I guess the following obvious question is answered by any flavor of relativistic Quantum Mechanics, but I just wanted to check whether I understand correctly:
Is it correct that nonrelativistic QM violates locality (allows "statistical superluminal communication") in the following way:
Let Alice and Bob be far away from each other (and at relative rest). Assume we have a particle determined at $t=0$ to be in a "small" region around Alice (and therefore with quite undetermined momentum, but not so undetermined that it is possible to reach Bob in a "very small time"). Alice and Bob agreed that Alice would at $t=0$ measure the momentum with "extremely high precision" iff she wants to send Bob a signal. (This would make the position very undetermined, and thus make it possible for the particle to be at Bob's position). At $t=0$ (or a "very small time afterwards") Bob tries to find the particle at his position. In the unlikely event that he succeeds, he knows that Alice must have tried to send the signal. (If he does not find it, he doesn't know anything.)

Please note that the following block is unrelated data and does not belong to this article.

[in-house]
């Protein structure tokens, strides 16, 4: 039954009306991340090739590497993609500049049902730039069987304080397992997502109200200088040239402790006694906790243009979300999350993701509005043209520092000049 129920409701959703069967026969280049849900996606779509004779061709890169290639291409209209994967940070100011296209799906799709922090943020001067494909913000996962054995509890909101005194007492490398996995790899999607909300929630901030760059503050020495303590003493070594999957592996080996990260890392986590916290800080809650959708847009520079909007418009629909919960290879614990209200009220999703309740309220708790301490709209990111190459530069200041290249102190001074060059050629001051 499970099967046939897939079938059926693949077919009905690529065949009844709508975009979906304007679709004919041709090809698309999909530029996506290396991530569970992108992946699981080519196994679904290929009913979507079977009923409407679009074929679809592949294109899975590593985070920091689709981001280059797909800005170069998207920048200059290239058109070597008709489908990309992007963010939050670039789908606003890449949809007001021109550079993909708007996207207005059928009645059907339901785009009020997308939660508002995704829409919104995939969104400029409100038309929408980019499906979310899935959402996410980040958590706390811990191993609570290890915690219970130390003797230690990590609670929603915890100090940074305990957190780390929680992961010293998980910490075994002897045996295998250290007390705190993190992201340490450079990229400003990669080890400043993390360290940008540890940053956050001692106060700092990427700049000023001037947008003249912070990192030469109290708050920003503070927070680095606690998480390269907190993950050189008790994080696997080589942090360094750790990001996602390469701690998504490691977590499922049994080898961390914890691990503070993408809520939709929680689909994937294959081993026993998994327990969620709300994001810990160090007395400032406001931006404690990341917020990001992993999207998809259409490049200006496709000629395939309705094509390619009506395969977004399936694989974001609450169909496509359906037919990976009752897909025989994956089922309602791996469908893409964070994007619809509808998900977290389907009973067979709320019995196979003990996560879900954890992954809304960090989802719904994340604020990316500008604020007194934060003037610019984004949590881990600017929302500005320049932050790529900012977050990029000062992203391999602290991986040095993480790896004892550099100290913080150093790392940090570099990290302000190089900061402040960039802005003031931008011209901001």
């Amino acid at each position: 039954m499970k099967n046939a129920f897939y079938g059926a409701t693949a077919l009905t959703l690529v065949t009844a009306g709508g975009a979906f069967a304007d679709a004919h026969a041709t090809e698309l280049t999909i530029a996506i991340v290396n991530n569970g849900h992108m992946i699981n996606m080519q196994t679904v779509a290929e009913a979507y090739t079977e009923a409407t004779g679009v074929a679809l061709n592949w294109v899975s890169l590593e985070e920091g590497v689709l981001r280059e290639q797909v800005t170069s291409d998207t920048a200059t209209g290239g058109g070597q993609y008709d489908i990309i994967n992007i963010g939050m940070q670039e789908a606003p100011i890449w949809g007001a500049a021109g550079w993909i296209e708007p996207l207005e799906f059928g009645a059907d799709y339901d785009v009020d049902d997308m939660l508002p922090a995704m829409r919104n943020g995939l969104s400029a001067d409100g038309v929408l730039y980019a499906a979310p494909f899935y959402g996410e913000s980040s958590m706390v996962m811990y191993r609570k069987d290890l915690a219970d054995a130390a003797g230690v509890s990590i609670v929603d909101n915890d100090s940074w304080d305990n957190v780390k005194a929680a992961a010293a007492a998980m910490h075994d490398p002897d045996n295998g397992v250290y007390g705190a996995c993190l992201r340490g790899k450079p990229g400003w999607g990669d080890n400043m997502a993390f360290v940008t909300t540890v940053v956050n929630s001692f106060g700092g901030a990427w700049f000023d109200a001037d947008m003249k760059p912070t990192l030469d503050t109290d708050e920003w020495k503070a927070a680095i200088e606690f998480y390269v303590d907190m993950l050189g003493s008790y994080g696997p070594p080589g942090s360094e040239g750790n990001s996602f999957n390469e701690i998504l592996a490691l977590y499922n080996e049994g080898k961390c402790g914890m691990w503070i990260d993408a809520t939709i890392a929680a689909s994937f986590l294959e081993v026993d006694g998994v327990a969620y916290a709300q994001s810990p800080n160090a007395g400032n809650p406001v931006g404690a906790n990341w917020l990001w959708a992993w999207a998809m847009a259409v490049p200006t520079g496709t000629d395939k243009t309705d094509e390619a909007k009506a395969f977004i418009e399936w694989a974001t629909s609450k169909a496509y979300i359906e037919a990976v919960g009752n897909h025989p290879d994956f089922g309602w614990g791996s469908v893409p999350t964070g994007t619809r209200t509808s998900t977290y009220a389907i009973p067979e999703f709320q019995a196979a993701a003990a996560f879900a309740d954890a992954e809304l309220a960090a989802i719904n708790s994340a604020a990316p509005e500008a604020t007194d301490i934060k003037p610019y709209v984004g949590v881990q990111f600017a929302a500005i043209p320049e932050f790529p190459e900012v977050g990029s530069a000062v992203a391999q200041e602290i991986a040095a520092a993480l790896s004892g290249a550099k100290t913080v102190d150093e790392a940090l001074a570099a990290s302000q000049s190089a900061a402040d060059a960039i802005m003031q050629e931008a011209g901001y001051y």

A weak point of this example might be that it is probably (?) not possible to have wave function with compact support in position space ("close to Alice") as well as in momentum space (not able to reach Bob "instantaneously") if you look at the Fourier transform. However, if you look at the Schrödinger Equation, it seems to be that case that a free particle cannot "instantaneously" enter a region separated from the support of the wave function (position space) at a given time? I have to admit that this confuses me and I cannot come up with reasonable examples (the Gauss curve being the only normalized example for a free particle I have seen thus far, which obviously does not have a compact support). But I would be surprised if the non-locality effect above would depend on such technical issues?